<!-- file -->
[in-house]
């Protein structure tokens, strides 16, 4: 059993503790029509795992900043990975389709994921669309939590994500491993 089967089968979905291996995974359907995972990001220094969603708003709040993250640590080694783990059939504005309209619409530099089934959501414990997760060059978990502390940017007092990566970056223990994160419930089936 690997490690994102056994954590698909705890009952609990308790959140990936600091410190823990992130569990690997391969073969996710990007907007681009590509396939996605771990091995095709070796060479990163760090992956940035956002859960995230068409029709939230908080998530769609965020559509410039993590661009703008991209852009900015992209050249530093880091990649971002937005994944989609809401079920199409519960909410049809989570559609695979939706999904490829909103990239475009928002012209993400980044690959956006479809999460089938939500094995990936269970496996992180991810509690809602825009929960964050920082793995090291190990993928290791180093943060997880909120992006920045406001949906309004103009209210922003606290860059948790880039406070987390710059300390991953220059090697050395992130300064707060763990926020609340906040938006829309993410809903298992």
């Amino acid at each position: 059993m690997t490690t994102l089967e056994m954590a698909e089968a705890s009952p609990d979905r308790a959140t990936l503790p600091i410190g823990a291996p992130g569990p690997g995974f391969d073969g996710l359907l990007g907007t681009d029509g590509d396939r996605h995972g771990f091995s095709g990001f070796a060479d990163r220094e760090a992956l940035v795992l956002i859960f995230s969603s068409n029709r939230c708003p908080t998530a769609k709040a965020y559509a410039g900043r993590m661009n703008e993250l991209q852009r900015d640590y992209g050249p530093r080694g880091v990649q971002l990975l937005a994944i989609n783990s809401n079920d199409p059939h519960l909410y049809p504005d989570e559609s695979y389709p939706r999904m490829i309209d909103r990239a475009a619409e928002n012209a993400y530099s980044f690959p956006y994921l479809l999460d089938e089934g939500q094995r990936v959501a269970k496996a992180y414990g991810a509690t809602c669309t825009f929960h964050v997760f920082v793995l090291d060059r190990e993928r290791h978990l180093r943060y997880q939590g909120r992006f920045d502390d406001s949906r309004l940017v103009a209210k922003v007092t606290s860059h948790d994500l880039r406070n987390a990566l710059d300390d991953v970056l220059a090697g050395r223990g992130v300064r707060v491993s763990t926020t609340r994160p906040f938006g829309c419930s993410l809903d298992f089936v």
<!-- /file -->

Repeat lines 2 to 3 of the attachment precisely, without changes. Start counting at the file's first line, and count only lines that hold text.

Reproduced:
């Protein structure tokens, strides 16, 4: 059993503790029509795992900043990975389709994921669309939590994500491993 089967089968979905291996995974359907995972990001220094969603708003709040993250640590080694783990059939504005309209619409530099089934959501414990997760060059978990502390940017007092990566970056223990994160419930089936 690997490690994102056994954590698909705890009952609990308790959140990936600091410190823990992130569990690997391969073969996710990007907007681009590509396939996605771990091995095709070796060479990163760090992956940035956002859960995230068409029709939230908080998530769609965020559509410039993590661009703008991209852009900015992209050249530093880091990649971002937005994944989609809401079920199409519960909410049809989570559609695979939706999904490829909103990239475009928002012209993400980044690959956006479809999460089938939500094995990936269970496996992180991810509690809602825009929960964050920082793995090291190990993928290791180093943060997880909120992006920045406001949906309004103009209210922003606290860059948790880039406070987390710059300390991953220059090697050395992130300064707060763990926020609340906040938006829309993410809903298992």
């Amino acid at each position: 059993m690997t490690t994102l089967e056994m954590a698909e089968a705890s009952p609990d979905r308790a959140t990936l503790p600091i410190g823990a291996p992130g569990p690997g995974f391969d073969g996710l359907l990007g907007t681009d029509g590509d396939r996605h995972g771990f091995s095709g990001f070796a060479d990163r220094e760090a992956l940035v795992l956002i859960f995230s969603s068409n029709r939230c708003p908080t998530a769609k709040a965020y559509a410039g900043r993590m661009n703008e993250l991209q852009r900015d640590y992209g050249p530093r080694g880091v990649q971002l990975l937005a994944i989609n783990s809401n079920d199409p059939h519960l909410y049809p504005d989570e559609s695979y389709p939706r999904m490829i309209d909103r990239a475009a619409e928002n012209a993400y530099s980044f690959p956006y994921l479809l999460d089938e089934g939500q094995r990936v959501a269970k496996a992180y414990g991810a509690t809602c669309t825009f929960h964050v997760f920082v793995l090291d060059r190990e993928r290791h978990l180093r943060y997880q939590g909120r992006f920045d502390d406001s949906r309004l940017v103009a209210k922003v007092t606290s860059h948790d994500l880039r406070n987390a990566l710059d300390d991953v970056l220059a090697g050395r223990g992130v300064r707060v491993s763990t926020t609340r994160p906040f938006g829309c419930s993410l809903d298992f089936v």